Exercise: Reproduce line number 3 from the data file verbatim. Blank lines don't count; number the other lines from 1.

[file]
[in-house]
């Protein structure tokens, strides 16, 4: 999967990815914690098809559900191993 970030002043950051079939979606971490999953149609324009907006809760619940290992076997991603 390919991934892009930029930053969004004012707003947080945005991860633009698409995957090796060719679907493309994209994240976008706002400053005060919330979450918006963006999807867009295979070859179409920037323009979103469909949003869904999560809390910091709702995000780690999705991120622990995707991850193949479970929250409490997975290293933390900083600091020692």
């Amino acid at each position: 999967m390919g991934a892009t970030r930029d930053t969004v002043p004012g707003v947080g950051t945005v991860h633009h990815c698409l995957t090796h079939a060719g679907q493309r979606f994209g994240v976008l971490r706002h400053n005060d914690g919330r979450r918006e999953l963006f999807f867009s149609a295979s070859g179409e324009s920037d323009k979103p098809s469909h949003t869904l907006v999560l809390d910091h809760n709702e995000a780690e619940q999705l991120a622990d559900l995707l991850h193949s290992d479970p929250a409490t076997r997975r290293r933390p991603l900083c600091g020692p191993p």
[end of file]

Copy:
């Amino acid at each position: 999967m390919g991934a892009t970030r930029d930053t969004v002043p004012g707003v947080g950051t945005v991860h633009h990815c698409l995957t090796h079939a060719g679907q493309r979606f994209g994240v976008l971490r706002h400053n005060d914690g919330r979450r918006e999953l963006f999807f867009s149609a295979s070859g179409e324009s920037d323009k979103p098809s469909h949003t869904l907006v999560l809390d910091h809760n709702e995000a780690e619940q999705l991120a622990d559900l995707l991850h193949s290992d479970p929250a409490t076997r997975r290293r933390p991603l900083c600091g020692p191993p």